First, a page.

Family Friday: adoption and conception

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Why do you want to go through the heartache of charting fertility signs for a minimum of six months, the expense of buying sperm or the rigmarole of finding a known donor, an uncomfortable insemination process, nine months of pregnancy, labour and then have the non biological mother adopt the child? Why don’t you just adopt a child?

It’s a very valid question. I imagine it is a question that we will have to answer for our friends and families on multiple occasions.

When I sat down to write this post, I was desperately trying to think of reasons to justify our decision to pursue insemination.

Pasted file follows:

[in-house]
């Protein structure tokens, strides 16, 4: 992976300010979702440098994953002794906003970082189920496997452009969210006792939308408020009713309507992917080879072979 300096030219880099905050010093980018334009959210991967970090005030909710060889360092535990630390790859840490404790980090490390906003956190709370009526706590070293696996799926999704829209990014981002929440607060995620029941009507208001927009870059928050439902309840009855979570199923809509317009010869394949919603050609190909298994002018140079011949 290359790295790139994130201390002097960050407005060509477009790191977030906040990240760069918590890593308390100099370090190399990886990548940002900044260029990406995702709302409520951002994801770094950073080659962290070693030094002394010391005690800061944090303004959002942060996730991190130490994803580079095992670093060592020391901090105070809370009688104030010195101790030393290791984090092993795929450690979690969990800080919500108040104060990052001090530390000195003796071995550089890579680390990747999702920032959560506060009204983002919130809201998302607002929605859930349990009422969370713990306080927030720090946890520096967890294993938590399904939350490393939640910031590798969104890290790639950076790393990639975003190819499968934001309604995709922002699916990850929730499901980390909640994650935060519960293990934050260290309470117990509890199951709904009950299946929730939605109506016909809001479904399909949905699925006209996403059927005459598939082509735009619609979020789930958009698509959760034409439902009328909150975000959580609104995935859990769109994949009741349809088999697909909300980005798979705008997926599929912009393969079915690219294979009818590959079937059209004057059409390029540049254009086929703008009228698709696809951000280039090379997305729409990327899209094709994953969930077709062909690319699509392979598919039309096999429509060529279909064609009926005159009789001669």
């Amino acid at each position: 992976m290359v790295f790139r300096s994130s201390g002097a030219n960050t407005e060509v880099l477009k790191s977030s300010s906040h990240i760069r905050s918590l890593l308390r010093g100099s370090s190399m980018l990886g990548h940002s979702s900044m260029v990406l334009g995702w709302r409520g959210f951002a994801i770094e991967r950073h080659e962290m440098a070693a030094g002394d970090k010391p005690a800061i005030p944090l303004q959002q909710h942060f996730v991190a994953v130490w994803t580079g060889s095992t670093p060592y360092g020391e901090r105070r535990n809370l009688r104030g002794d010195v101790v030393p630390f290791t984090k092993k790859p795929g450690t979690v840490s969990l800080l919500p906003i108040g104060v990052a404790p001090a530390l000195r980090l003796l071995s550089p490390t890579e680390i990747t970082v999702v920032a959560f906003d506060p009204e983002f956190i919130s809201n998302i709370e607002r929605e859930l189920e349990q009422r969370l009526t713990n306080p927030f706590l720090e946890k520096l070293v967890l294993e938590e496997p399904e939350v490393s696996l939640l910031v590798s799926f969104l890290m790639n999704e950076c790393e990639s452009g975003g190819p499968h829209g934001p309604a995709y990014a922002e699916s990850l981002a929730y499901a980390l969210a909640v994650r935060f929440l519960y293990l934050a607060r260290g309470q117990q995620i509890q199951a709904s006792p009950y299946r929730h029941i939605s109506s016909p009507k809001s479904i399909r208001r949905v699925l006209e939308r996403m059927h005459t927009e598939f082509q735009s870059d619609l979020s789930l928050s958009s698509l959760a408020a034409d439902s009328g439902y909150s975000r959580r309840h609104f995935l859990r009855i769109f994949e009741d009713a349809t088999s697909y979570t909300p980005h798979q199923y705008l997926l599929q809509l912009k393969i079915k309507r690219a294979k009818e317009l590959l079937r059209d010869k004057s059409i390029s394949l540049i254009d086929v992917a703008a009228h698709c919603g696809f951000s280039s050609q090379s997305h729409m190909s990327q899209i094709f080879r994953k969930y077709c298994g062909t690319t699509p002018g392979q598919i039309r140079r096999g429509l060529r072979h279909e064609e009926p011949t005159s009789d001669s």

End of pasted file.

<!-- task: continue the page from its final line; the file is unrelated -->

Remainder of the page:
Then I remembered: I do not have to be a perfect parent. We do not need the perfect reason for wanting to pursue insemination. We have every right to create an intentional loving family.

However there are people who genuinely believe that same sex couples should adopt children rather than pursue insemination. As a strongly opinionated woman, I have several theories on why this is so.

The first theory concerns masculinity. I strongly suspect people are afraid that men are being rendered obsolete. Perhaps they believe that lesbians will be able to conceive a la The Baby Formula.

Conversely I think that the contribution of men is highlighted in lesbian conception and child rearing. Obviously lesbian couples need to decide how to obtain sperm. Furthermore, I’ve been thinking about our little lesbian family and male role models. In particular I’ve been thinking about the throw away line “Children need male role models.” Why do children need male role models? What do children gain from having men in their lives? I think about the men that I know and whether my child would benefit from having that man’s presence in their life.